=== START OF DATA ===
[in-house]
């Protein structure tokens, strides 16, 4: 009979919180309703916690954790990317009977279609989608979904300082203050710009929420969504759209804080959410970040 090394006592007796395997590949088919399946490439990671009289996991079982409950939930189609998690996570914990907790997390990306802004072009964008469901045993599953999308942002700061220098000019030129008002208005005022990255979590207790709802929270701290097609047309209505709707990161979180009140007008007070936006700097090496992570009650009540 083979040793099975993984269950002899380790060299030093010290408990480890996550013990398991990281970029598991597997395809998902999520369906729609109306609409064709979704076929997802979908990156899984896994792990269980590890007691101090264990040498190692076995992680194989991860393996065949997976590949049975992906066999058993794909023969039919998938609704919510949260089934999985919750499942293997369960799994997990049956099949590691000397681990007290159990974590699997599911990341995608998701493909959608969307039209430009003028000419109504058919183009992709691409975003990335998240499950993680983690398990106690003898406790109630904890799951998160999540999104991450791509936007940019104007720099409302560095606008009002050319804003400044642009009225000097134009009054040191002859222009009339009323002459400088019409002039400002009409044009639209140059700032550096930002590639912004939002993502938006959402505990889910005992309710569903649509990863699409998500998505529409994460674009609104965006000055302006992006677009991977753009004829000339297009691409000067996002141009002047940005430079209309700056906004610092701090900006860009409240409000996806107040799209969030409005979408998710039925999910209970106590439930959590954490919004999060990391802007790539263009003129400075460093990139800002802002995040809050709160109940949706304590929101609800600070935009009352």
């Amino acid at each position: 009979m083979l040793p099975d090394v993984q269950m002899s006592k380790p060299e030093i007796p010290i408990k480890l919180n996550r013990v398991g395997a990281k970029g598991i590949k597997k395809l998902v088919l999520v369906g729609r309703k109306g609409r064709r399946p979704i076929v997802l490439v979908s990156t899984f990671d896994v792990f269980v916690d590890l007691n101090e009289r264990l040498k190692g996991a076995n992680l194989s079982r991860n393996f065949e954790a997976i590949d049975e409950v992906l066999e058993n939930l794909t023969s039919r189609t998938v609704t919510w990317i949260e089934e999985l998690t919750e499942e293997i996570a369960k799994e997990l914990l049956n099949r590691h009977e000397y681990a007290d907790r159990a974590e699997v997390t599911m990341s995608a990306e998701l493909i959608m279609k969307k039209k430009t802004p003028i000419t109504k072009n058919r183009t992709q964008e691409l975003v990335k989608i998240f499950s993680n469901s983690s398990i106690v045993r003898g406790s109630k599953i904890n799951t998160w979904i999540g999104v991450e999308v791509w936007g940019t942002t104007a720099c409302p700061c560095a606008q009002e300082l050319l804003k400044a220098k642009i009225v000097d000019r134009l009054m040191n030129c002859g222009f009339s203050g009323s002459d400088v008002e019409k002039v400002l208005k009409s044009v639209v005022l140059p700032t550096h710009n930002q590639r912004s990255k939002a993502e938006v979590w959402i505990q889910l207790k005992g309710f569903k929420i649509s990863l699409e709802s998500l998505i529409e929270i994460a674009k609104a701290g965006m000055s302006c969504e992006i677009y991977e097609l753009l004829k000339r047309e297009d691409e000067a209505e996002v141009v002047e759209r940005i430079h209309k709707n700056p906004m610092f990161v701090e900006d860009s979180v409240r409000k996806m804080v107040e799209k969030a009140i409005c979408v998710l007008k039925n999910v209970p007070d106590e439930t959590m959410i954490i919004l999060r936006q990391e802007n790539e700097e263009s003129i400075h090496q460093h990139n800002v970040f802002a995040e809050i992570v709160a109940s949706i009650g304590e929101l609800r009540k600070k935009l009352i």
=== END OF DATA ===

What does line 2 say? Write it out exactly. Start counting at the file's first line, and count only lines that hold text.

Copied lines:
């Protein structure tokens, strides 16, 4: 009979919180309703916690954790990317009977279609989608979904300082203050710009929420969504759209804080959410970040 090394006592007796395997590949088919399946490439990671009289996991079982409950939930189609998690996570914990907790997390990306802004072009964008469901045993599953999308942002700061220098000019030129008002208005005022990255979590207790709802929270701290097609047309209505709707990161979180009140007008007070936006700097090496992570009650009540 083979040793099975993984269950002899380790060299030093010290408990480890996550013990398991990281970029598991597997395809998902999520369906729609109306609409064709979704076929997802979908990156899984896994792990269980590890007691101090264990040498190692076995992680194989991860393996065949997976590949049975992906066999058993794909023969039919998938609704919510949260089934999985919750499942293997369960799994997990049956099949590691000397681990007290159990974590699997599911990341995608998701493909959608969307039209430009003028000419109504058919183009992709691409975003990335998240499950993680983690398990106690003898406790109630904890799951998160999540999104991450791509936007940019104007720099409302560095606008009002050319804003400044642009009225000097134009009054040191002859222009009339009323002459400088019409002039400002009409044009639209140059700032550096930002590639912004939002993502938006959402505990889910005992309710569903649509990863699409998500998505529409994460674009609104965006000055302006992006677009991977753009004829000339297009691409000067996002141009002047940005430079209309700056906004610092701090900006860009409240409000996806107040799209969030409005979408998710039925999910209970106590439930959590954490919004999060990391802007790539263009003129400075460093990139800002802002995040809050709160109940949706304590929101609800600070935009009352």